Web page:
This cuvee de prestige produced by Moet Chandon must be the most famous wine in the world. Introduced first in the U.S. in 1936 and then in France in 1949, it was the first deluxe Champagne produced, and has, ever since, remained the hallmark of luxurious drinking. DP (it is one of the few Champagnes to have a nickname), is a big, powerful, complicated wine. Although it is often ordered as a status symbol, this Champagne has one of the world’s most remarkable and distinctive flavors. Less extravagant tastes are well catered to by the considerably less expensive-and alas less interesting-Moet N.V. Premier Cuvee Brut.
Krug Grande Cuvee Brut
Some people find Krug almost too grand a drink-it is, I suppose, the noblest Champagne: old-fashioned, full-flavored and just a touch austere. It tends to be a very big, rather commanding wine which demands respect.
Laurent Perrier N.V. rose Brut
Along with Piper Heidsieck, Moet & Chandon and soon, Taittinger, Laurent Perrier in a joint venture with Almaden, makes wine in California; but its star products remain traditional ‘Champagnes.’ This lively, stylish rose is surprisingly cheap and utterly reliable-it’s one of the best celebratory wines on the market.
Louis Roederer Cristal 1981
This is like drinking history. Cristal was first blended for Czar Alexander II in 1876 as a sweet wine and put into its now-famous clear bottle. The label still bears the Russian imperial coat of arms, but today’s Cristal is a dry wine. Nonetheless its richness and honeyed bouquet neatly conjure up autocratic times past.
Perrier Jouet Fleur de Champagne
This cuvee de prestige wine comes bottled in an art-nouveau extravaganza designed by the master glassmaker Emile Galle in 1902. It is to my taste, one of the most elegant and drinkable Champagnes made. It has a light bouquet, a pale gold color and a subtle carbonation that are all reminiscent of the wit and glamour of the Belle Epoque. A very refreshing wine with that lightly biscuity taste of the great Champagnes of France.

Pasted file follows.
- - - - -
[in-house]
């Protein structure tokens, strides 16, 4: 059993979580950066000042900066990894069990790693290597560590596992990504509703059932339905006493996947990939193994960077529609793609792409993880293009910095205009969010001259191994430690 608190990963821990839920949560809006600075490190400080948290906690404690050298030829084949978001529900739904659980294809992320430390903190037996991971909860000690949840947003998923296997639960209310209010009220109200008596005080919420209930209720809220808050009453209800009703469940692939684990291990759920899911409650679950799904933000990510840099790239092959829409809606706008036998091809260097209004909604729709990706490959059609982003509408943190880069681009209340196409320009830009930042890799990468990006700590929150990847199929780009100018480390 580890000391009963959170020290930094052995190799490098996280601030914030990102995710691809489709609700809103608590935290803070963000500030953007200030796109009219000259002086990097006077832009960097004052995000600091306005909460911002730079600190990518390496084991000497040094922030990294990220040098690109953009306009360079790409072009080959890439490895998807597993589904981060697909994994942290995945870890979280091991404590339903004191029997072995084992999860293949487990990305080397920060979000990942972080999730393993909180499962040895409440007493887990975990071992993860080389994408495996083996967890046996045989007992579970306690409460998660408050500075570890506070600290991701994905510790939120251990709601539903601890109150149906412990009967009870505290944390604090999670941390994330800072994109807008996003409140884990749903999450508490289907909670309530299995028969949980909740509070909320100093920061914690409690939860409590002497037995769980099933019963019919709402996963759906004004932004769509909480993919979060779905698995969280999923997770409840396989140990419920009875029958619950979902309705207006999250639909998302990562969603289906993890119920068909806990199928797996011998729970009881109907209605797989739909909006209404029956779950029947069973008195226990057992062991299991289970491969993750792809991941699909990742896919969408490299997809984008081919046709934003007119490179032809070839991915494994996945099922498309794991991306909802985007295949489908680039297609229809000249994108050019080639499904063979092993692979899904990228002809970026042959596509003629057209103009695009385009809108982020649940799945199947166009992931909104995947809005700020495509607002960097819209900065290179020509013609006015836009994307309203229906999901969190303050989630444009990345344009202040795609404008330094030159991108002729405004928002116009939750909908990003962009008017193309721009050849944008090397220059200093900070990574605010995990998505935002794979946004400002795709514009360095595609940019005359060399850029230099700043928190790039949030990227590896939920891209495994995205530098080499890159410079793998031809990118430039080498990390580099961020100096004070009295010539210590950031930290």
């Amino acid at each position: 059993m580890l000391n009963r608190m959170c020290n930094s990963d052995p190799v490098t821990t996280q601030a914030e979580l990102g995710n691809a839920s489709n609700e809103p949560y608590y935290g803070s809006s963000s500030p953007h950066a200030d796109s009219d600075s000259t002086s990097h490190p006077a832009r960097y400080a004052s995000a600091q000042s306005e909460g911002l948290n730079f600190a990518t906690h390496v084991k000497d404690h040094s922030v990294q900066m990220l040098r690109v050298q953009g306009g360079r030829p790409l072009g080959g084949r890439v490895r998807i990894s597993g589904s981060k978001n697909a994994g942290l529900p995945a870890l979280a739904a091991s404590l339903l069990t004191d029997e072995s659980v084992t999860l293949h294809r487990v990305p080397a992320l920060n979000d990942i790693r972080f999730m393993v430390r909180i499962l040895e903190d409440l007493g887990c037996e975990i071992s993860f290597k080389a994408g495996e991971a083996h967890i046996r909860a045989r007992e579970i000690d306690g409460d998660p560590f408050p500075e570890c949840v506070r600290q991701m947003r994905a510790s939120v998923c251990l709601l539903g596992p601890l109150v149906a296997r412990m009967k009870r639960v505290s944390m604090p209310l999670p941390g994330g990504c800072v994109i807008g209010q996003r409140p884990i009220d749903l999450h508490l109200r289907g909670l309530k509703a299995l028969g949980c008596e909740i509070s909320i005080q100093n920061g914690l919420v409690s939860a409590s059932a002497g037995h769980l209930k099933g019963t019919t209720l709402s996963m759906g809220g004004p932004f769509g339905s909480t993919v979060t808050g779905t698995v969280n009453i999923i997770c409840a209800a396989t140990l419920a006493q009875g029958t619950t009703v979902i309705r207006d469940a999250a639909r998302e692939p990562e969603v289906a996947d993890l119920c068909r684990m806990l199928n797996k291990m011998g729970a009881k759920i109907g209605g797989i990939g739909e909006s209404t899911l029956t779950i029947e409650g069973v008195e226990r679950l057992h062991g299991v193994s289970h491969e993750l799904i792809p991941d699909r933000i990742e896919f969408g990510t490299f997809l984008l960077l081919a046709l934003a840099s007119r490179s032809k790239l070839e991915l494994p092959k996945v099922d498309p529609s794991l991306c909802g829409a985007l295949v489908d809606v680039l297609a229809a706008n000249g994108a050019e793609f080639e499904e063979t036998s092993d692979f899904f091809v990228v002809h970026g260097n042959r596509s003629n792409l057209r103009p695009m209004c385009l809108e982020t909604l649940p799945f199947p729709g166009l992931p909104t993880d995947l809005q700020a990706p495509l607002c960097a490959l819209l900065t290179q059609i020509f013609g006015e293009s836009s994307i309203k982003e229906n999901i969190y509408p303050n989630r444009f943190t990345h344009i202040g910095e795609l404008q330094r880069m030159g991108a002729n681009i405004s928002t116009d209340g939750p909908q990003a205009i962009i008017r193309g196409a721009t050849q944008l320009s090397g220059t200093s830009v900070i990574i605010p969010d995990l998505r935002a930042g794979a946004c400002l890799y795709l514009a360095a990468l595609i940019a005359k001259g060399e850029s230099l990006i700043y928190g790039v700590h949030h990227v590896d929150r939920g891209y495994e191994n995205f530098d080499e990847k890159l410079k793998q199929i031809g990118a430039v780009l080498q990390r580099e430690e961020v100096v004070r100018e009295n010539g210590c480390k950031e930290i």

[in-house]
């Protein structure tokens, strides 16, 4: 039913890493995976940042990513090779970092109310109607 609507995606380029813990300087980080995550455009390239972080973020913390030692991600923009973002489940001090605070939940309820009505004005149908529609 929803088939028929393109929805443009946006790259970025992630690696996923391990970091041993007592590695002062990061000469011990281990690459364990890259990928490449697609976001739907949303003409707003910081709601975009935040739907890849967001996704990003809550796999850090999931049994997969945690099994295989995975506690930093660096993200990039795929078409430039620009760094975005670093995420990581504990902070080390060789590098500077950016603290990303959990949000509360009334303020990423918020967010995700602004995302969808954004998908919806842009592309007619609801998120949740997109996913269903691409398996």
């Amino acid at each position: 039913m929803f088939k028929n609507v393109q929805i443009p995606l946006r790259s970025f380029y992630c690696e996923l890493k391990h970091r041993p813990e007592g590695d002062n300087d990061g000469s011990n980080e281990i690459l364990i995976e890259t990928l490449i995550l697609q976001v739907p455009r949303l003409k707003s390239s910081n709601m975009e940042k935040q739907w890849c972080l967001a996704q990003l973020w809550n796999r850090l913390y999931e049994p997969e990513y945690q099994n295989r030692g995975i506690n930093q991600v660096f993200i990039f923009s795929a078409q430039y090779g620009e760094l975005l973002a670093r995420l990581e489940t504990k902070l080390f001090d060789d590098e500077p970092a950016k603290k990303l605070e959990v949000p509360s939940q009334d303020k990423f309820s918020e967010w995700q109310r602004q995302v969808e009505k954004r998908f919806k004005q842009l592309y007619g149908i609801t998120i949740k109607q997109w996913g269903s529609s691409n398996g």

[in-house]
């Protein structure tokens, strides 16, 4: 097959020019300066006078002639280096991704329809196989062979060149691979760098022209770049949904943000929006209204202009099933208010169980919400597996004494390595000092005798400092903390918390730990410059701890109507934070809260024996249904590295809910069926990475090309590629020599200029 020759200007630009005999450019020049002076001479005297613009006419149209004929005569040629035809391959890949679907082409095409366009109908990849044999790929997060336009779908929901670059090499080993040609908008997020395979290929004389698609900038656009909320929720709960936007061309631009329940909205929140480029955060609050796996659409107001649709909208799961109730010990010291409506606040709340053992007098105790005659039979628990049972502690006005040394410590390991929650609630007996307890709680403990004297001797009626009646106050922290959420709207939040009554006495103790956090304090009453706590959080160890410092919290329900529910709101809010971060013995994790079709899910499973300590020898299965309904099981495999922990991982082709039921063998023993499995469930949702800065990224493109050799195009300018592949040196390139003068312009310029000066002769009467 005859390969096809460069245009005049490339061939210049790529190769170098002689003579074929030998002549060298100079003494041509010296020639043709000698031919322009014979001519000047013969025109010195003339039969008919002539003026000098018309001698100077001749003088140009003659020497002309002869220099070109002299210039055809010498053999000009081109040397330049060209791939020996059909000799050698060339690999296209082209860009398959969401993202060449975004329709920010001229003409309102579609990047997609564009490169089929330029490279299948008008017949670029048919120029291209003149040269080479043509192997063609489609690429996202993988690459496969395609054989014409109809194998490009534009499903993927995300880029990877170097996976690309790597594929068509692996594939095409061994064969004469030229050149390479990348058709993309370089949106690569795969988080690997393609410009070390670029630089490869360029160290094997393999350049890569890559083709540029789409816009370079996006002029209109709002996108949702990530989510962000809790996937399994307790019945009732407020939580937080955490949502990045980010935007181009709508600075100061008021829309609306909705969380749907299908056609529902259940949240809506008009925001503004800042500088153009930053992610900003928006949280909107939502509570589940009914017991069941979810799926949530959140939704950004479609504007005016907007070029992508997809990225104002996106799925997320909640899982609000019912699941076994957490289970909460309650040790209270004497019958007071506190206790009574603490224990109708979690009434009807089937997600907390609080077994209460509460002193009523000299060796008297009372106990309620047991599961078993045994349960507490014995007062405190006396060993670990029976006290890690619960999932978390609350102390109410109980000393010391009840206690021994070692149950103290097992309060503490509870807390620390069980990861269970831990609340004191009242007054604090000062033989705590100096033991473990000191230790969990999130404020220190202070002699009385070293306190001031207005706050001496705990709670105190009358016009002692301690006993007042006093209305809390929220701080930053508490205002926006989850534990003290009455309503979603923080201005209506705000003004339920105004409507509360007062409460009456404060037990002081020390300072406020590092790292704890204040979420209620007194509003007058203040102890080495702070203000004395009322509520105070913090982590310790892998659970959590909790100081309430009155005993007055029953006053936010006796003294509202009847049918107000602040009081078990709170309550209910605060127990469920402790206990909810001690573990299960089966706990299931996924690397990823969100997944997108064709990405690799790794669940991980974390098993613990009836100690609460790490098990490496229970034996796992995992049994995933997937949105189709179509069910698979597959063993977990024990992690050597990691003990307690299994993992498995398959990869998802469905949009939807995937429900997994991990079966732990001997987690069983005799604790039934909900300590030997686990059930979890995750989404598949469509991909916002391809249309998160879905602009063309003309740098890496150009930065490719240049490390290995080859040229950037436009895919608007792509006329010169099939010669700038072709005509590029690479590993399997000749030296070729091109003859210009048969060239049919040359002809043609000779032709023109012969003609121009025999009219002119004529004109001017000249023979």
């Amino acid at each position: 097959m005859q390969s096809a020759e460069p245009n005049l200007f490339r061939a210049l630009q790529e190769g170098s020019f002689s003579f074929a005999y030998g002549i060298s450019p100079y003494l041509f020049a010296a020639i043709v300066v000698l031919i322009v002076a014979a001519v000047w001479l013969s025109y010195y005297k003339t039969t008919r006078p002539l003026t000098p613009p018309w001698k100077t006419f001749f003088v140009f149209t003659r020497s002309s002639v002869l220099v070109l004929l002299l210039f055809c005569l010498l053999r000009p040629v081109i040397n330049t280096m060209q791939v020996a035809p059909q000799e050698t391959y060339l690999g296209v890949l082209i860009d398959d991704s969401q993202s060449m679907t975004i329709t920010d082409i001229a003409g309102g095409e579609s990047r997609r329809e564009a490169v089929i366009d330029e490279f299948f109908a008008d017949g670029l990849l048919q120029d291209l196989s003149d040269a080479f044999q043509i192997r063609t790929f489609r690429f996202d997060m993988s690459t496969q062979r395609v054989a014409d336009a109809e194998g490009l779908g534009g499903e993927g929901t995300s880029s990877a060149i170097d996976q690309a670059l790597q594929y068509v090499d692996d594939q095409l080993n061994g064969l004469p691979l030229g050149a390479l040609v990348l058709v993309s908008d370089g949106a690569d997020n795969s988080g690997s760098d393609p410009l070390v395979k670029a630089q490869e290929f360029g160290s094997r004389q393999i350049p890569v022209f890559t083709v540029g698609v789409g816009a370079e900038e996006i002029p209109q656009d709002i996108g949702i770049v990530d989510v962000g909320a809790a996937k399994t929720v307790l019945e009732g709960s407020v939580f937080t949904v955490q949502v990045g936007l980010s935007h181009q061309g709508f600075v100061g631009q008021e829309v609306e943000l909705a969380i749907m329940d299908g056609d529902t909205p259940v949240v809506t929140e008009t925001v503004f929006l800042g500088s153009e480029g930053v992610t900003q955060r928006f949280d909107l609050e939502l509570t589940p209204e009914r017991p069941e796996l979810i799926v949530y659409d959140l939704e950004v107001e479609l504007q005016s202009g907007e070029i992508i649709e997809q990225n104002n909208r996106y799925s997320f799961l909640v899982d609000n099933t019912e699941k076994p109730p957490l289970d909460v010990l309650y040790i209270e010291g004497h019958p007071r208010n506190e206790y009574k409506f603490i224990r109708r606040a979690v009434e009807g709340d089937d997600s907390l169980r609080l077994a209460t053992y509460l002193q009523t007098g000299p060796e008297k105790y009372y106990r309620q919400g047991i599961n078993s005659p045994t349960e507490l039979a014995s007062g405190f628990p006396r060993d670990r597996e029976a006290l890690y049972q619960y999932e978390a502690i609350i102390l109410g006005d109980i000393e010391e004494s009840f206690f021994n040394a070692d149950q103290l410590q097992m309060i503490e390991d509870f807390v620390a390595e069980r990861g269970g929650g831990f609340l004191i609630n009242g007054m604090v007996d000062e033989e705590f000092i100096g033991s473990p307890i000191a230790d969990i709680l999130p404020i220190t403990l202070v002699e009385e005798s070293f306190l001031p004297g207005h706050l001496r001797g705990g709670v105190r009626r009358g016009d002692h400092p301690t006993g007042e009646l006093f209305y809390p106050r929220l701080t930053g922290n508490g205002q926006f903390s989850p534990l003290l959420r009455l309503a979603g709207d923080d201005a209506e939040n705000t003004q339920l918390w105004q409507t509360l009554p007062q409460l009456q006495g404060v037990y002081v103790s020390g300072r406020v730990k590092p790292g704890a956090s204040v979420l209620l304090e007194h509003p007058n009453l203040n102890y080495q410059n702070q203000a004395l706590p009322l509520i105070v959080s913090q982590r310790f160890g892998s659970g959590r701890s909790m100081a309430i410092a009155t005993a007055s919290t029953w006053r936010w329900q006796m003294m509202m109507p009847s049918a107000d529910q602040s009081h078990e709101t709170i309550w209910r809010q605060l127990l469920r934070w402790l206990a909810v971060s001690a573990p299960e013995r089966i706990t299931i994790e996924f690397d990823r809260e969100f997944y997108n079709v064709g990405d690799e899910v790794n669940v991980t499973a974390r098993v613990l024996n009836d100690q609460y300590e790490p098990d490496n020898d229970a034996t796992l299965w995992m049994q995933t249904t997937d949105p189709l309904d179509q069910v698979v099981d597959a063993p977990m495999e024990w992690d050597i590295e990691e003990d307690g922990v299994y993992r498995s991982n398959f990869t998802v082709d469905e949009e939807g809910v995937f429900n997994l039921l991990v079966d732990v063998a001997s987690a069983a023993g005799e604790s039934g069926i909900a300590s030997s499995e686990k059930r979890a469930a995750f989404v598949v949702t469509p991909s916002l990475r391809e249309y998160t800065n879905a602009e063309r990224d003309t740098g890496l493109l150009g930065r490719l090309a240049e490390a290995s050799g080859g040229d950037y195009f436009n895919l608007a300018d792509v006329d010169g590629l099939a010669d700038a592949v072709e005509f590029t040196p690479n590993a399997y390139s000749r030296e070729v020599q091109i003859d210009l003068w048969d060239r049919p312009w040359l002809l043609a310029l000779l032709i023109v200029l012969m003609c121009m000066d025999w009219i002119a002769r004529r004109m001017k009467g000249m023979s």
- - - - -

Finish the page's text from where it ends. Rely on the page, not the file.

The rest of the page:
Piper-Heidsieck Brut Sauvage 1979
The profusion of Heidsieck labels-Piper-Hiedsieck, Charles Heidsieck, Heidsieck Monopole confuses many buyers: The three companies are historically related but completely separate and independent. This wine is one of the few Champagnes on the market made without any added sugar. (Most Champagnes have at least a remaining process.)
As you would expect, this is an extremely dry and modern-tasting Champagne with a strong biscuity nose, pale golden color and very light carbonation.
Schramsberg Blanc de Noir 1981
This California champagne (made from black grapes), is the state of the art American sparkling wine often described as the Krug of California. It has a powerful flavor with perhaps a slight inclination towards brashness and a lovely hint of pink in the color. Schramsberg Champagne is admired in France and often served at the White House.
Taittinger Comte de Champagne Rose 1976
Most Champagne drinkers rank Comte de Champagne as the apotheosis of Champagne-it is indeed one of the most remarkable products of the chardonnay grape, but I slightly prefer the rose made entirely from pinot noir grapes. With its wonderfully complex bouquet, ravishing pale-pink color and tremendous suavity, it is as close to being the best Champagne in the world as anything can be. President Mitterand agrees: they drank 800 bottles of it at the Elysee Palace on Bastille Day.